The St. Johns County Sheriff’s department is releasing details about what happened to a one-year-old who was left inside a car to die.
According to a report, on Sunday, June 14, a young one-year-old was left in the automobile after her father dropped her mother off at work. She was in her car seat in the back and her father assumed she was with relatives. Long remained for several hours inside the car, parked outside her St. Augustine home. When she was finally found, she was blue and not breathing. The little girl later died at Flagler Hospital.
Our hearts go out to the family and to the little girl who suffered so.
Already this year there have been 12 wrongful deaths of children left inside a hot vehicle, reports Jan Null, a professor of Meteorology at San Francisco State University.
Add this to 35 and 42 child deaths, in 2007 and 2006, due to hyperthermia or heat stroke. Hundreds have died over the last ten years and children can die in a hot car even when the weather is relatively mild.
Under Florida law, it is illegal to leave a child unattended or unsupervised in a motor vehicle for any longer than 15 minutes, but even that is too long for the Florida heat. Under Florida sun, even a temperature of 70 degrees can rise twenty degrees in ten minutes. The state can take custody of any child if you are found to be in violation of this law and you can be charged with a crime for inflicting the risk of death or personal injury on a child.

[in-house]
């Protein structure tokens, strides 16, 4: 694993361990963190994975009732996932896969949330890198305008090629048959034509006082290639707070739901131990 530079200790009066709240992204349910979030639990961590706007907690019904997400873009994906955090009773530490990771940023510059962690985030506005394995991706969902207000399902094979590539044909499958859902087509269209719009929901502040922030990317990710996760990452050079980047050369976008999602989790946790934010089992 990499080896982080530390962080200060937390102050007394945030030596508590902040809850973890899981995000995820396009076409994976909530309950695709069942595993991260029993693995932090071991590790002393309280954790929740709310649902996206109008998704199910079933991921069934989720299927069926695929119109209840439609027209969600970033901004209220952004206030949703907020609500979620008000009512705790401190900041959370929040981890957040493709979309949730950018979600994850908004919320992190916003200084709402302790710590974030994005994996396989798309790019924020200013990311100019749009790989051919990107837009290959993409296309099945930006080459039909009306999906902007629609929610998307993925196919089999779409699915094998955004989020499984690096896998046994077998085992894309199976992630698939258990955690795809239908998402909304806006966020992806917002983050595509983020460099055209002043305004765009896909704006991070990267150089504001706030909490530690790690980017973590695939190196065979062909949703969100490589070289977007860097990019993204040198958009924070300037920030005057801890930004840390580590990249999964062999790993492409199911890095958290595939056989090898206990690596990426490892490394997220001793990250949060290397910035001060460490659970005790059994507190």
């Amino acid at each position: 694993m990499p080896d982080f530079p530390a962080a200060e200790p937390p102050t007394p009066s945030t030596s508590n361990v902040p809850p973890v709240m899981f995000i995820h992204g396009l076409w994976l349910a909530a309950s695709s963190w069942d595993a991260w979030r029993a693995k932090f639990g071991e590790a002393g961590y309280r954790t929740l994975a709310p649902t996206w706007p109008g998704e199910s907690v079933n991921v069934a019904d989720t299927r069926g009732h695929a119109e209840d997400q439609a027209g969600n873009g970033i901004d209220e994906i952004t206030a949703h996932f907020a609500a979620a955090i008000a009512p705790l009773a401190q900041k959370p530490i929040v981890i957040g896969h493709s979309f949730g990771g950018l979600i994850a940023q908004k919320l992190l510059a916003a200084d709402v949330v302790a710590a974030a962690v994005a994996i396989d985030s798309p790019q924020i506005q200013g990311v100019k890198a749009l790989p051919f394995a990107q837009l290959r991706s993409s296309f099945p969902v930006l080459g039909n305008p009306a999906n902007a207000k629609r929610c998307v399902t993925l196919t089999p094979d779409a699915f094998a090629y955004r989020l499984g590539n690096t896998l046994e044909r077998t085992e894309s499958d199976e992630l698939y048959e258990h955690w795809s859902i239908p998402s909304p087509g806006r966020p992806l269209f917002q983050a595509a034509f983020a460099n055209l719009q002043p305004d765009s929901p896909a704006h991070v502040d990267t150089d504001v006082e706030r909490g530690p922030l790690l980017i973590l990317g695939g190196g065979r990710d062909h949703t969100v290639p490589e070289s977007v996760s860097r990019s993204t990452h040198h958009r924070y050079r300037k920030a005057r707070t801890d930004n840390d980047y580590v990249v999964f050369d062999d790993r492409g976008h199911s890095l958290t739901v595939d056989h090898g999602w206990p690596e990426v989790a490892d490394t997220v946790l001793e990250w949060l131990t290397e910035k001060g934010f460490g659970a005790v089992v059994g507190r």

The consumer organization, Kids and Cars reminds us that there are several things we can do to remind us about kids in the back. First, put something you’ll need like your cell phone, handbag, your employee badge, lunch or brief case, etc., on the floor board in the back seat.
Secondly, place a large teddy bear in the child seat when it is not occupied, and move it to the front when it is. It’s a visual reminder you have a rear passenger. Get into the habit of opening the back door of your vehicle every time you reach your destination to make sure no child has been left behind. Also, have your child’s day care provider call if the child does not show up on schedule. Make sure they have a complete list of names, and all numbers.
And lastly, when you walk through a parking lot, look through the windshield into the back seat. Be prepared to call 9-1-1 and get the child to fresh air and deliver CPR.
Don’t assume leaving a child in a car can’t happen, because it does, and to caregivers from all walks of life. This potential for tragedy to children says something about our busy days doesn’t it? If your child has been injured in any type of accident, our skilled St. Augustine personal injury lawyers at Farah and Farah can help you. Contact us today for a free consultation.